I first met Wray when he was an agent for Frank McElhone MP, whose greengrocer's shop doubled up as his advice bureau. One Friday night McElhone returned from Westminster, tired after an extended sitting. Wray had marshalled the 40 or so people who wanted to see their MP. After half an hour a man, enraged at his treatment by the Council, pulled out an axe. Constituents fled; McElhone and Wray calmed him down and promised to do what they could. A fortnight later he reappeared without his axe. "Mr Wray, Mr McElhone, you've solved my problem. If there's anything I can do..." Quick as a flash Wray replied, "Next time Frank comes back tired from London, bring your axe!"

In 1985 Hugh Brown decided to retire as MP for Provan. He moaned in the Commons tearoom about how terrible it would be if he were succeeded by Wray. However, the alternative was a Militant Tendency activist, and Wray scraped home by one vote at a bitterly contested selection meeting. Wray added to the flames – justifiably in my opinion – by opposing devolution and any idea of a Scottish Parliament.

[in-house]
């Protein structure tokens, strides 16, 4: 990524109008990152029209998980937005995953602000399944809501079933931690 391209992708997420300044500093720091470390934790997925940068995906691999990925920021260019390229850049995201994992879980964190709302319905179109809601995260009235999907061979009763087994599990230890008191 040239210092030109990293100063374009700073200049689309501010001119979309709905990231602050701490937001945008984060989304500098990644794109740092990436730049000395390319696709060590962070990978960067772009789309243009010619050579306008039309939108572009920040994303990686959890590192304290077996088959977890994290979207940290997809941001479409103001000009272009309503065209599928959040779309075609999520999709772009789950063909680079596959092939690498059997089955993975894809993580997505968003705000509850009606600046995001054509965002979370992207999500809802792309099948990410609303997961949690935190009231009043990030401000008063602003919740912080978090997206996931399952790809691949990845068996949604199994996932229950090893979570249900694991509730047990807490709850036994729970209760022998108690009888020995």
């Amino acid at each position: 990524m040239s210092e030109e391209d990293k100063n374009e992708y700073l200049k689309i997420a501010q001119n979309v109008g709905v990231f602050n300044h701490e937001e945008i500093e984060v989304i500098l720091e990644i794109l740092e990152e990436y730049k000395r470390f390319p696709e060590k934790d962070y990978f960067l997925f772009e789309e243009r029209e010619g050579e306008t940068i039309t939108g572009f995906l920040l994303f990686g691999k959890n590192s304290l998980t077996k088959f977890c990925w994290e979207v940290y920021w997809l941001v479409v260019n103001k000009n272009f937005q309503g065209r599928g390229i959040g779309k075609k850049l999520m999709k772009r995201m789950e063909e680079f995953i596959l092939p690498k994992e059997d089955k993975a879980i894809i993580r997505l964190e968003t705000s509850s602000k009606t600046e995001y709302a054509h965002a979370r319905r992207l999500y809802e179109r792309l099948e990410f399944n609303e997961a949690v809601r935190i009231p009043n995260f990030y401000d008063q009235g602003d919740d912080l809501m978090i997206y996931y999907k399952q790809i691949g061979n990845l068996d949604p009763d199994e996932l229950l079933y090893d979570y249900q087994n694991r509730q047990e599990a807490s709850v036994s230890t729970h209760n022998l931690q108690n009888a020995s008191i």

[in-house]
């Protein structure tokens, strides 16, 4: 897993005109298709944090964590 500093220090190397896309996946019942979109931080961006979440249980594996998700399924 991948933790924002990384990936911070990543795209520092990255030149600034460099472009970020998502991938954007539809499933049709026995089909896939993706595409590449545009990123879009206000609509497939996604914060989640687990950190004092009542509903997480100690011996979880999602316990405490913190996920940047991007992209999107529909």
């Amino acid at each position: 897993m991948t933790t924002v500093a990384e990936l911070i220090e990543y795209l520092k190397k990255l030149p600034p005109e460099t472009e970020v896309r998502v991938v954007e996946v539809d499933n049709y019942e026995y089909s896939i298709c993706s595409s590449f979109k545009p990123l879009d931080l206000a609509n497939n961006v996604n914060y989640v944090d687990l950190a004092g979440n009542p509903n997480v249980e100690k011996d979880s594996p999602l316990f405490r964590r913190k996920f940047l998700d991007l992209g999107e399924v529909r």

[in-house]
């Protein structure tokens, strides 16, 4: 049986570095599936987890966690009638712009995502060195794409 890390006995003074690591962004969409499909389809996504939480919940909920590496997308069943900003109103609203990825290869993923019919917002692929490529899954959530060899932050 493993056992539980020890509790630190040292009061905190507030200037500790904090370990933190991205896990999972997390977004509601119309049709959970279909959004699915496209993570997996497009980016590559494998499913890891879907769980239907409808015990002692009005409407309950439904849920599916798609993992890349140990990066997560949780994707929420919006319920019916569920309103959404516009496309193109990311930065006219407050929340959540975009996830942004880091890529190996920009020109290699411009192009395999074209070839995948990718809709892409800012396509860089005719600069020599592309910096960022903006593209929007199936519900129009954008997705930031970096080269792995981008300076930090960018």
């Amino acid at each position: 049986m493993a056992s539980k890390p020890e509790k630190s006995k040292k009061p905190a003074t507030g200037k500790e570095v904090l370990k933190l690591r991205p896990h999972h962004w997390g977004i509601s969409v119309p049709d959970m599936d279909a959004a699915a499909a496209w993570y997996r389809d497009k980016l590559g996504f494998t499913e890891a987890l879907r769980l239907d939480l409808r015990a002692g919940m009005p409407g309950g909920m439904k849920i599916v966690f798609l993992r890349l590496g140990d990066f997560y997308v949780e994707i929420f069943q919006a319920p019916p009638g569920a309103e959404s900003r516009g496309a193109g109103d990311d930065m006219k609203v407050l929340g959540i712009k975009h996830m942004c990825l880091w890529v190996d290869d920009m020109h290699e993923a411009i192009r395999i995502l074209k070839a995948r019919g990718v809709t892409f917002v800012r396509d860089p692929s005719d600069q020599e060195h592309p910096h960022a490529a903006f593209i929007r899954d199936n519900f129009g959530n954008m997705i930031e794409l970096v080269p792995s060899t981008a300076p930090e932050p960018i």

Wray seldom spoke in the Chamber, but in 1996 he came up high in the ballot for Private Members' Bills and on 20 November 1996 introduced a Bill to create criminal offences in relation to the possession or marketing of knives, and publications relating to them; to confer powers on the police to stop and search people or vehicles, and to seize any items found.

On Friday 13 December 1996 Wray rose and told us that the House had been deeply moved by recent crimes involving knives. The Commons warms to Members who speak from personal experience; not one of the 625 of us was more appropriately qualified to speak convincingly on that topic.